In mid-September, Brother Rice High School inducted three individuals and two teams into the 2017 Brother Rice Athletic Hall of Fame. First instituted in 2008, the tenth class of hall of famers features Dr. Brian Hainline ’74, the 1977 State Championship Football Team, David Morrow ’89, T.J. Lang ’05, and the 2008 National and State Championship Lacrosse Team.
Brian Hainline, M.D. ’74 played four years on the varsity tennis team in the #1 singles spot, a feat unmatched at that time. In his senior year, he led the Warriors to their first regional championship and the school’s first singles championship with remarkable precision from the first match to the last. Upon graduation, he attended the University of Notre Dame where he continued to excel at the collegiate level playing the number one spot in both singles and doubles. Today, Hainline might be the most influential person in regards to changing the culture of sport for student-athletes.
Hainline is Chief Medical Officer of the National Collegiate Athletic Association (NCAA). As the NCAA’s first Chief Medical Officer, Brian oversees the NCAA Sport Science Institute, a national center of excellence whose mission is to promote and develop safety, excellence, and wellness in college student-athletes, and to foster life-long physical and mental development. The NCAA Sport Science Institute works collaboratively with member institutions and Centers of Excellence across the United States. For over 25 years, Brian has been actively involved in sports medicine.
He co-authored Drugs and the Athlete, and played a pivotal role the development of drug testing and education protocols worldwide. He has served on the New York State Medical Advisory Board, the USOC Sports Medicine Committee, and was a founding member of the Executive Committee of the American Academy of Neurology Sports Neurology Section, where he serves as vice-chair. Brian has played a pivotal role in the development of health and safety standards in tennis, both nationally and internationally.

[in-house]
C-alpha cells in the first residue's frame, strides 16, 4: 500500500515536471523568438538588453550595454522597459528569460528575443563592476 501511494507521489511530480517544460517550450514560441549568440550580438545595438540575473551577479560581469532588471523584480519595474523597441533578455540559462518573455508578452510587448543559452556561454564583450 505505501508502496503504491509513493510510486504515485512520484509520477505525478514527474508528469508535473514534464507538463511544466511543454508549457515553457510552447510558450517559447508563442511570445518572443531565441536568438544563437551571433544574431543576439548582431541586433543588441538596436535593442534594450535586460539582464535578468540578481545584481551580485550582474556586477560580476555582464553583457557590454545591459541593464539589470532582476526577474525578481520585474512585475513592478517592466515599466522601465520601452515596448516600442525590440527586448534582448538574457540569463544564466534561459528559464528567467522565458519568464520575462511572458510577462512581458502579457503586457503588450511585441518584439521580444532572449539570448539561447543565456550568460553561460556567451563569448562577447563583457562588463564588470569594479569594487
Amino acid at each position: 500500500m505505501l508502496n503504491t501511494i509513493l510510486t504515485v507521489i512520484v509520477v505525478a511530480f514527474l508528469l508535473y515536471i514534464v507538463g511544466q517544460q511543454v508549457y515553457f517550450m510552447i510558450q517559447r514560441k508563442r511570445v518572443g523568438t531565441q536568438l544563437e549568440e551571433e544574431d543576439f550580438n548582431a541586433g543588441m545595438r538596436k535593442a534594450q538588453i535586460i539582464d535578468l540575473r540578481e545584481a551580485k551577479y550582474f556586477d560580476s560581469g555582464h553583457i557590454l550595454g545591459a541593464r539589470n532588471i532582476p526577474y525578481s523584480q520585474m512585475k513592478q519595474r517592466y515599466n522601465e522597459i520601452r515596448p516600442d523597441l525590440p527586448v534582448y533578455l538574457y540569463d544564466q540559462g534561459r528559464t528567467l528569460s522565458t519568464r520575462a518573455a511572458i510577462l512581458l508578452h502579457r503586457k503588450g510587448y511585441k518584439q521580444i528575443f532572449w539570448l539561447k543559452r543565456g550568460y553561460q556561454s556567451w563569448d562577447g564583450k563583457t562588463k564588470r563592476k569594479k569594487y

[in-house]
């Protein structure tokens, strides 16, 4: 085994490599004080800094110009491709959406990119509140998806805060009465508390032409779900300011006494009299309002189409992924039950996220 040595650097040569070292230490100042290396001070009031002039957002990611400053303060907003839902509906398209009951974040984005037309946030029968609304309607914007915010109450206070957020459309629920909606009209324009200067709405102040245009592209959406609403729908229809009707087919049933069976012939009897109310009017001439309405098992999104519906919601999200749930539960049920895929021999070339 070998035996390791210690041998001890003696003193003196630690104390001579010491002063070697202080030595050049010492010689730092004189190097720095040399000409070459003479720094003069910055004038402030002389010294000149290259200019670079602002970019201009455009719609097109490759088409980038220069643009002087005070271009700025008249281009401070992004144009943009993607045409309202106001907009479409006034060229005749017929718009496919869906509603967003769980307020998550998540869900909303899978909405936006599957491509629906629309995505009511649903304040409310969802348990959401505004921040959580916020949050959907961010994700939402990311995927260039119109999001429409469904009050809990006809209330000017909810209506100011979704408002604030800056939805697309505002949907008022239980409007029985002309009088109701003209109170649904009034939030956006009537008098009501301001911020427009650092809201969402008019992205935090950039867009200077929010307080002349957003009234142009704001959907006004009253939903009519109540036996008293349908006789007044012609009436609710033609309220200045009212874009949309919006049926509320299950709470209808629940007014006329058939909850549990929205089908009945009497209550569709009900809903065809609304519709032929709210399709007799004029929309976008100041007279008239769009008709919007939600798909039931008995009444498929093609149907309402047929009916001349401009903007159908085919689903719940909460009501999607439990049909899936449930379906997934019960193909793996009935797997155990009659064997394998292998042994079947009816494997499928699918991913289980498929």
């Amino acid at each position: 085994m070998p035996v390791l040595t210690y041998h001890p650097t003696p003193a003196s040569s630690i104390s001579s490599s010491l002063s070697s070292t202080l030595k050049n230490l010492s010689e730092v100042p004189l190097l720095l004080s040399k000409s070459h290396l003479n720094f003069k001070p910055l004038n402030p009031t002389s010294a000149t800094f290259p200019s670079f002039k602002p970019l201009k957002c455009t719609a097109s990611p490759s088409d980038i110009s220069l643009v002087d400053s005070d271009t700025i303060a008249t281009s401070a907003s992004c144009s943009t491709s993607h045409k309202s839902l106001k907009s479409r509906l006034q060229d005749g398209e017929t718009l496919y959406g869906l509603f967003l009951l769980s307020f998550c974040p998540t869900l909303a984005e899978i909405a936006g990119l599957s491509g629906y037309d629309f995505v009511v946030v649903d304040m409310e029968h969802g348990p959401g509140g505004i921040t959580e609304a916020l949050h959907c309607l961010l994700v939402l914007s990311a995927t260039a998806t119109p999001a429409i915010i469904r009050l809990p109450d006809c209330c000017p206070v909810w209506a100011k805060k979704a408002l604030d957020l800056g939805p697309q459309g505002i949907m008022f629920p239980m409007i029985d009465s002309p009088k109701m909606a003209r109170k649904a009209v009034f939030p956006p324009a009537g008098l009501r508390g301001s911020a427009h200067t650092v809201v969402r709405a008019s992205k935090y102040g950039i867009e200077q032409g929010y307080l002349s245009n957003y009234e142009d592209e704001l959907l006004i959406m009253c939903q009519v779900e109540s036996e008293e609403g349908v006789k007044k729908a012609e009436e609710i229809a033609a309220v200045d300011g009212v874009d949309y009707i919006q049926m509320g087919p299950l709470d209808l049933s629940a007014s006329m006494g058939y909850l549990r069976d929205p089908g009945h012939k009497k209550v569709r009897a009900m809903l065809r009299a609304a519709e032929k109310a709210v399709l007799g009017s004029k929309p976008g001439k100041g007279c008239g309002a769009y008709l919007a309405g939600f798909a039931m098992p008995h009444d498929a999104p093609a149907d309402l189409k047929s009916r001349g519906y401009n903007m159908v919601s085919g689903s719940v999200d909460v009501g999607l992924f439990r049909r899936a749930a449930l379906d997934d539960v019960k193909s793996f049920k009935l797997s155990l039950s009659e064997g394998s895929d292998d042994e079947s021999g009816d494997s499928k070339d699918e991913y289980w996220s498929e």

He was Chief Medical Officer of the US Open Tennis Championships for 16 years, and then served as Chief Medical Officer of the United States Tennis Association before moving to the NCAA. He is Chair of the International Tennis Federation Sport Science & Medicine Commission, and oversaw the rollout of International Wheelchair Tennis Competition, a sport for which he wrote the rules of eligibility for both para- and quad-tennis. Brian is Clinical Professor of Neurology at New York University Langone School of Medicine and Indiana University School of Medicine.
In 1977, the Michigan High School Athletic Association expanded the high school playoff system to a three-week format, involving the top two teams in each region with 32 teams participating. The result: Brother Rice went 12-0 in the top division, Class A, and defeated Portage Central 17-7 in the state championship game. Coach Al Fracassa adequately nicknamed his defense that year, the “Termite Defense,” because they averaged only 163 lbs per player, and that included the defensive line.
The Warriors finished the season number one in the state and ranked seventh in the nation. After that magical season, Brother Rice began playing out of state opponents like Barberton Ohio and Cincinnati Moeller. The team featured junior hall of fame quarterback Jon English ‘79, wide receiver Marty Martinez ’79 and sophomore hall of fame receiver, Brian Brennan ‘80.
The state championship game was played in the Pontiac Silverdome that year with an announced attendance of just over 25,000 fans. They were a team of overachievers with heart power as epitomized by 150 lb. linebacker, Tony Asher ’78, who is currently one of the nation’s top neurosurgeons. In that era, there were only four division classes and Brother Rice dominated the top class in undefeated fashion.
It could be argued that the game of lacrosse is indebted forever to Brother Rice alumnus, Dave Morrow ’89. The speedy high school All-American captain helped the Warriors capture a state championship in 1988 followed by a state and mid-west championship in 1989. A natural born leader, Morrow also served as captain of the hockey team and class president of the 1989 graduating class, while also serving as a committed National Honor Society member.